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February 7, 2013 / Dale Melchin

The Power of Grit and Tenacity Part 1

Music of all kinds is an important and inspiring part of  our existence, even the loud stuff.  Listen to this song by Five Finger Death Punch.

The most profound part of this song is the line “…Behind the gun I’ll make my final stand.”

I don’t know the history of this song, but when I’ve listened to it I’ve always seen two things in my minds eye.  The first is a righteous rebel making his last stand against Imperial Troops and refusing to surrender.  The other is future king David with his 400 men, especially in the second stanza “…now these towns…”

Regardless of what the song makes you see, its paints a very vivid picture of tenacity and grit and how we should approach our vision.  Now, I don’t mean that everything is a hill that we should die upon, just our vision. I realize our vision according to Michael Hyatt is something we should allow to change as we grow over time.  Here is what I mean.

Failure is a lot like death, it seems like it is final but it isn’t, it’s actually the beginning of something more awesome.  In Christianity, a martyr is a winner even though he dies for the cause of Christ.  In every tradition the person who dies for his vision of reality is the one who wins. If you are working toward your vision and you are following all the right processes and you fail at it, you still win, because you are going in the right direction.  Even if it doesn’t work out and you did all you could do, you still win, especially if you don’t give up.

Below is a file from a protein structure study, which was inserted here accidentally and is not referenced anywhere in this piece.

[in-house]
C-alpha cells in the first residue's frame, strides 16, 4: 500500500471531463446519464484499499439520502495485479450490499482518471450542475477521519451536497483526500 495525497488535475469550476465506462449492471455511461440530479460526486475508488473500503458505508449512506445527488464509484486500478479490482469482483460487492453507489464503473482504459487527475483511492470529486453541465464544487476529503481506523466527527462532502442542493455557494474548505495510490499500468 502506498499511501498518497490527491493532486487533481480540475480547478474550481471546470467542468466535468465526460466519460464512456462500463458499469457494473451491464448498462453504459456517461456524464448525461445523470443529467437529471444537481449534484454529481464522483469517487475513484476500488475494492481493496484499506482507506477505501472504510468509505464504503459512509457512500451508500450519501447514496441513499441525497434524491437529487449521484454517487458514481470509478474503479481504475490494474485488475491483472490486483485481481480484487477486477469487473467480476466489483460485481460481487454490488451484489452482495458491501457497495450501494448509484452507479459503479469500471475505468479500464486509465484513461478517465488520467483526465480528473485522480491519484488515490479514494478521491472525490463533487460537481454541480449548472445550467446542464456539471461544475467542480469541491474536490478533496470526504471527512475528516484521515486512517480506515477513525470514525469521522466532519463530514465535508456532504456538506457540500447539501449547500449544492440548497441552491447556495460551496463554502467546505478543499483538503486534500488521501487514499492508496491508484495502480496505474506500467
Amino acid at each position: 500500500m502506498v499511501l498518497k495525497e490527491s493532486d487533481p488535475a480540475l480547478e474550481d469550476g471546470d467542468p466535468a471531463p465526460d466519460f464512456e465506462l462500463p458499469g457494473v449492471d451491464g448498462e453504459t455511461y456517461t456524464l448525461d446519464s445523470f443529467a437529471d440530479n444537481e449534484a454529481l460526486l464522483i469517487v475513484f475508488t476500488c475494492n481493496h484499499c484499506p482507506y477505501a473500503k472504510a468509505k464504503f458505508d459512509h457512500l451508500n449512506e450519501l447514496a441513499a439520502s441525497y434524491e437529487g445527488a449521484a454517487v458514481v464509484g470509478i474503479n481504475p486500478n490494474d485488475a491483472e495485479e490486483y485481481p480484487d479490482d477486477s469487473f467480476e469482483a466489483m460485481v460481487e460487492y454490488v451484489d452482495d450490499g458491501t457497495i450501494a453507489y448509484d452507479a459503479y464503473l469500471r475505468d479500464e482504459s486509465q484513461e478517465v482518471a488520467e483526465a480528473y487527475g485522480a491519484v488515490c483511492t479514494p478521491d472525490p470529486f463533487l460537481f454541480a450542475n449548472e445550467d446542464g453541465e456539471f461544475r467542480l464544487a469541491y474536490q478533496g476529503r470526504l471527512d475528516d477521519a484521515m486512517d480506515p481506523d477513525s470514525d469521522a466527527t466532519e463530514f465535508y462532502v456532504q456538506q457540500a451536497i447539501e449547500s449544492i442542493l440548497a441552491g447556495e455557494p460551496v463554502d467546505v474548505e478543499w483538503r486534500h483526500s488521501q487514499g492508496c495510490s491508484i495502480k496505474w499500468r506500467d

The difference between failure and death is that after the smoke settles and you are on the other side of failure you can extract the learning from it.  Namely you can find what caused the failure if it was an external event.  You can also find out what was missing if you weren’t doing something that would’ve contributed to success.

If you are able to take something away from that failure that you incorporate later and it contributes to your success later, you win.  You are the victor and you achieve power over it.

Failure is final and like an atheistic death if one of these things happen as a result.  You blame others for the failure when clearly it was something that you could’ve prevented.  Ultimately, only you truly know if it was something you could’ve prevented.  Your conscience will tell you if it was.  Your courage is reduced as a result of the failure and you begin to avoid risk and as a consequence avoid opportunity.

Over the next couple of days I will share personal stories, of failure, lost visions and how to make a comeback.  But for now, I leave this question.

What would cultivating more grit and tenacity make possible for you?  To comment please post below.

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